Primeval History: Babylonian, Biblical, and Enochic

An Intertextual Reading

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Most cultures have myths of origin. The Babylonians were the first to combine blocks of traditions about primeval time into primeval histories where humans had a central role. In the first millennium there were different versions that influenced the concepts of primeval history within Jewish religion, both in the Bible and in the parallel Enochic tradition. Atrahasis and the traditions of primeval dynasties had crucial impact on Genesis; the traditions of the primeval apkallus as cosmic guardians were lying behind the Enochic Watcher Story. The book offers a comprehensive analytic comparison between the images of primeval time in these three traditions. It presents new interpretations of each of these traditions and how they relate to each other.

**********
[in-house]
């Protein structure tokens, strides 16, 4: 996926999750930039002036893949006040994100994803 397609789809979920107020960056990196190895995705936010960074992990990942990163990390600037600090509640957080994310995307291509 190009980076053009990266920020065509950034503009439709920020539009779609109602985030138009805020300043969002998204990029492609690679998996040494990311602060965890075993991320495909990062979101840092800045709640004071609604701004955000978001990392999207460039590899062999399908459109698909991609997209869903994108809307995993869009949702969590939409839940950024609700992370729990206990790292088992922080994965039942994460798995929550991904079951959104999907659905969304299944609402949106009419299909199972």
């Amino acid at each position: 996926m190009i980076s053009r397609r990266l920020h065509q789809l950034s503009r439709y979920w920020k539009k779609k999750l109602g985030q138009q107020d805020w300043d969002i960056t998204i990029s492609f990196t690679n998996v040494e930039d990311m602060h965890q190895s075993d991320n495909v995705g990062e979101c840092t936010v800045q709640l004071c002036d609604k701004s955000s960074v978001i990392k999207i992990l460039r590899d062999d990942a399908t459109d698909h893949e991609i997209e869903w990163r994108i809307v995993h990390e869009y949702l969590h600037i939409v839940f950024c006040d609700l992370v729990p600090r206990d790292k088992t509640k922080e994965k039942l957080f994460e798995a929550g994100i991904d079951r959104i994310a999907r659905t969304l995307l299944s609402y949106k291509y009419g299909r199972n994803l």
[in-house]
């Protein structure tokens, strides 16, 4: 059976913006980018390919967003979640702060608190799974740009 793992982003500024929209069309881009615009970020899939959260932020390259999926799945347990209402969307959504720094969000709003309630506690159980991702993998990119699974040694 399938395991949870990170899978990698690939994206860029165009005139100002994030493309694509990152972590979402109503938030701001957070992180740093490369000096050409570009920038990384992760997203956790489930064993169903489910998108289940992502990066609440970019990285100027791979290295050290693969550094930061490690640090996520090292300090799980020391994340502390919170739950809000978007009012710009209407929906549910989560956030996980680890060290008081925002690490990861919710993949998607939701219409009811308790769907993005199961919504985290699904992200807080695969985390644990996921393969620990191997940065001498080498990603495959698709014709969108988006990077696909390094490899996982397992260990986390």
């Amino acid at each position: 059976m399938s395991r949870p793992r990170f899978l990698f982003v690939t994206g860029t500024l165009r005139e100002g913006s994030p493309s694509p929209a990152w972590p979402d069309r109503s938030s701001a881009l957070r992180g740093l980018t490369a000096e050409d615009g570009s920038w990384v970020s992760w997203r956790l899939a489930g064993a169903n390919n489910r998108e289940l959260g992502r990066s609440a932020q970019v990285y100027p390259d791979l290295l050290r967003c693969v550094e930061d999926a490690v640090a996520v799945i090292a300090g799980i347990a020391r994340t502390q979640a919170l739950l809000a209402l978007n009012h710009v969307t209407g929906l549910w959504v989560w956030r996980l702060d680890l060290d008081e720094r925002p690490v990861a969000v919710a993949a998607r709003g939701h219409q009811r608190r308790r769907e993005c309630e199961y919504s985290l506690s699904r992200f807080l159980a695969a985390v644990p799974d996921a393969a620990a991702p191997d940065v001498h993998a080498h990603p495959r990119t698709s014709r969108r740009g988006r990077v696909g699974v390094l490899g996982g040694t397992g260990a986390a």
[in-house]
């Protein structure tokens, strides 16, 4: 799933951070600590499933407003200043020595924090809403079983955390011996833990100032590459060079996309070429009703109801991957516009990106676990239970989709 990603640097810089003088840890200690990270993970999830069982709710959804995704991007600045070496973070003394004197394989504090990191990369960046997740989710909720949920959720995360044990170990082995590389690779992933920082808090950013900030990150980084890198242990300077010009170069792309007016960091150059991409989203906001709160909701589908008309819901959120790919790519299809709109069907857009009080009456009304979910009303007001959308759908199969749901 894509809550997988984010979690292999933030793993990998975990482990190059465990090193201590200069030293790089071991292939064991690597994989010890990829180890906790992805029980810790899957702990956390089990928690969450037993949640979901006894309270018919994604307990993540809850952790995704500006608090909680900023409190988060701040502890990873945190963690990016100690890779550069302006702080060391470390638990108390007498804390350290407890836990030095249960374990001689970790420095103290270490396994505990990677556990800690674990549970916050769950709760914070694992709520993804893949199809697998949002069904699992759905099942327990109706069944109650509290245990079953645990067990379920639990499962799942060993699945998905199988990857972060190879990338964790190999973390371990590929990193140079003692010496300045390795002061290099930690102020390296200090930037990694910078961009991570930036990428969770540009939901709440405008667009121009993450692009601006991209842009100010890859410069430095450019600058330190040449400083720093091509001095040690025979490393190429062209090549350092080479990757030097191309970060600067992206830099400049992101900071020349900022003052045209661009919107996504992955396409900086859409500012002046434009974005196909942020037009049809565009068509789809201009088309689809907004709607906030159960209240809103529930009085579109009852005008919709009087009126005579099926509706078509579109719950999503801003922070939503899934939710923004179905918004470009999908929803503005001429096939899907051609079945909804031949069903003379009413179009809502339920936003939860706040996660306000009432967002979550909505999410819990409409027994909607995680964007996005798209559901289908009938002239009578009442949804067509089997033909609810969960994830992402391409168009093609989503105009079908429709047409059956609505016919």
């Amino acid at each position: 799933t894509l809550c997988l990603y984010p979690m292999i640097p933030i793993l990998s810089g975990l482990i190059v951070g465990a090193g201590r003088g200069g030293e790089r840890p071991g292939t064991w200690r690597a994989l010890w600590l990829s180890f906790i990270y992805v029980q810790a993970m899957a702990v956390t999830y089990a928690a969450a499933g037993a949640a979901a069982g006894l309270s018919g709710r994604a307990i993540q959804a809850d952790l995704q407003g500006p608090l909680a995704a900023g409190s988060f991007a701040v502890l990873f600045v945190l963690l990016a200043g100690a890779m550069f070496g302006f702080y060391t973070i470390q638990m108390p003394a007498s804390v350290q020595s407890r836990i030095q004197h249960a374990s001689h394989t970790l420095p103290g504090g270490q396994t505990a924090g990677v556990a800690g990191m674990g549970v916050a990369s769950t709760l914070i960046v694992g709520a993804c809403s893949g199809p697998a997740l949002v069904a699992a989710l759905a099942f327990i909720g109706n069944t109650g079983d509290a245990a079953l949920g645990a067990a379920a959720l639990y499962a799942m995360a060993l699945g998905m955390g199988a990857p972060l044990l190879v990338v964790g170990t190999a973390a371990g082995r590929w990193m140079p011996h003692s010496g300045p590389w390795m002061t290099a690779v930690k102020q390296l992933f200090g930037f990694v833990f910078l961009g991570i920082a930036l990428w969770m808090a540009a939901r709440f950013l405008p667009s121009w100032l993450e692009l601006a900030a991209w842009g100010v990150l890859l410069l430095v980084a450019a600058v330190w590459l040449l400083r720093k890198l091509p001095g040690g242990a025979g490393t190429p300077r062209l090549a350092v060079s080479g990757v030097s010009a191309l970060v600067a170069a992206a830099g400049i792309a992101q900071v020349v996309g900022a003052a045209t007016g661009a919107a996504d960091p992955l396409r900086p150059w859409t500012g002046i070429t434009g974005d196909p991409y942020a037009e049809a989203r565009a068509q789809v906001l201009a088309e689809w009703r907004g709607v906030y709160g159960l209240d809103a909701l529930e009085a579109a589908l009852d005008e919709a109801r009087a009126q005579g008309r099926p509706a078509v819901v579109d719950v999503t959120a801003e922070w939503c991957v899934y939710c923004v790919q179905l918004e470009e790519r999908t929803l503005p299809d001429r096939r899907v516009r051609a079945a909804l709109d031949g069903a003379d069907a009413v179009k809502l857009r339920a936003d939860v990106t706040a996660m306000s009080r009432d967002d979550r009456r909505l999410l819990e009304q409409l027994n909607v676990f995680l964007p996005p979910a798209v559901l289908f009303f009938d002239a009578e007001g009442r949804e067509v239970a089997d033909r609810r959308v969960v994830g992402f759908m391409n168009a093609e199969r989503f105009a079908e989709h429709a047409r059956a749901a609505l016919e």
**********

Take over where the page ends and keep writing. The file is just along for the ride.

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Helge S. Kvanvig, Dr. theol. (1984), University of Oslo, is professor in the Old Testament at the University of Oslo. He has published extensively on Early Jewish apocalyptic and Enochic texts including Roots of Apocalyptic. (Neukirchen-Vluyn 1988).
For scholars and students interested in Ancient Near Eastern religions and cultures; and the interplay between these cultures in the formation of their world-views, historians, theologians, and philologists.